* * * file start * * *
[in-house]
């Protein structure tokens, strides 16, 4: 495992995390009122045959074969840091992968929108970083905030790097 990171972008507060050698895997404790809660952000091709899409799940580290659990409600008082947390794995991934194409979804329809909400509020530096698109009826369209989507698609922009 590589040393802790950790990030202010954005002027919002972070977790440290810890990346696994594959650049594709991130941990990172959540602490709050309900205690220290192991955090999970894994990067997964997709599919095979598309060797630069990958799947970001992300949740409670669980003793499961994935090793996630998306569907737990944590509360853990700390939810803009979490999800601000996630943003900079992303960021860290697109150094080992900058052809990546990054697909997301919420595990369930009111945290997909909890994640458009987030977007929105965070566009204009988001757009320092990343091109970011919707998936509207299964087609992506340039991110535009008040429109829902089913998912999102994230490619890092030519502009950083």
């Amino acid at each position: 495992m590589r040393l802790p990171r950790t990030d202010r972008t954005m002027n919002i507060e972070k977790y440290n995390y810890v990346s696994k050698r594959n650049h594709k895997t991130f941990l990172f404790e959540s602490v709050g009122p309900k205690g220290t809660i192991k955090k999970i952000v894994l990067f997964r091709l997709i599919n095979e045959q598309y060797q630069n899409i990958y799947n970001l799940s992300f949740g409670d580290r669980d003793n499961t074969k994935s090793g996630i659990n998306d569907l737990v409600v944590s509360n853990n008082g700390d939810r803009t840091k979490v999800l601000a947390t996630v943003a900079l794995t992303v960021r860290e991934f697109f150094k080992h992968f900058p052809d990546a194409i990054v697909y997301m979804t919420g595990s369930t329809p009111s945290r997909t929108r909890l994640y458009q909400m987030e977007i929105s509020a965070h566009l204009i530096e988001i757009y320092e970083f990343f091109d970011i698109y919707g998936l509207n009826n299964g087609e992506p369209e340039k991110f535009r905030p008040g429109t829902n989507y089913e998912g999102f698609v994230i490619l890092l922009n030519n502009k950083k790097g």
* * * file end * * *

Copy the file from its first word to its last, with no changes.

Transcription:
[in-house]
């Protein structure tokens, strides 16, 4: 495992995390009122045959074969840091992968929108970083905030790097 990171972008507060050698895997404790809660952000091709899409799940580290659990409600008082947390794995991934194409979804329809909400509020530096698109009826369209989507698609922009 590589040393802790950790990030202010954005002027919002972070977790440290810890990346696994594959650049594709991130941990990172959540602490709050309900205690220290192991955090999970894994990067997964997709599919095979598309060797630069990958799947970001992300949740409670669980003793499961994935090793996630998306569907737990944590509360853990700390939810803009979490999800601000996630943003900079992303960021860290697109150094080992900058052809990546990054697909997301919420595990369930009111945290997909909890994640458009987030977007929105965070566009204009988001757009320092990343091109970011919707998936509207299964087609992506340039991110535009008040429109829902089913998912999102994230490619890092030519502009950083």
């Amino acid at each position: 495992m590589r040393l802790p990171r950790t990030d202010r972008t954005m002027n919002i507060e972070k977790y440290n995390y810890v990346s696994k050698r594959n650049h594709k895997t991130f941990l990172f404790e959540s602490v709050g009122p309900k205690g220290t809660i192991k955090k999970i952000v894994l990067f997964r091709l997709i599919n095979e045959q598309y060797q630069n899409i990958y799947n970001l799940s992300f949740g409670d580290r669980d003793n499961t074969k994935s090793g996630i659990n998306d569907l737990v409600v944590s509360n853990n008082g700390d939810r803009t840091k979490v999800l601000a947390t996630v943003a900079l794995t992303v960021r860290e991934f697109f150094k080992h992968f900058p052809d990546a194409i990054v697909y997301m979804t919420g595990s369930t329809p009111s945290r997909t929108r909890l994640y458009q909400m987030e977007i929105s509020a965070h566009l204009i530096e988001i757009y320092e970083f990343f091109d970011i698109y919707g998936l509207n009826n299964g087609e992506p369209e340039k991110f535009r905030p008040g429109t829902n989507y089913e998912g999102f698609v994230i490619l890092l922009n030519n502009k950083k790097g």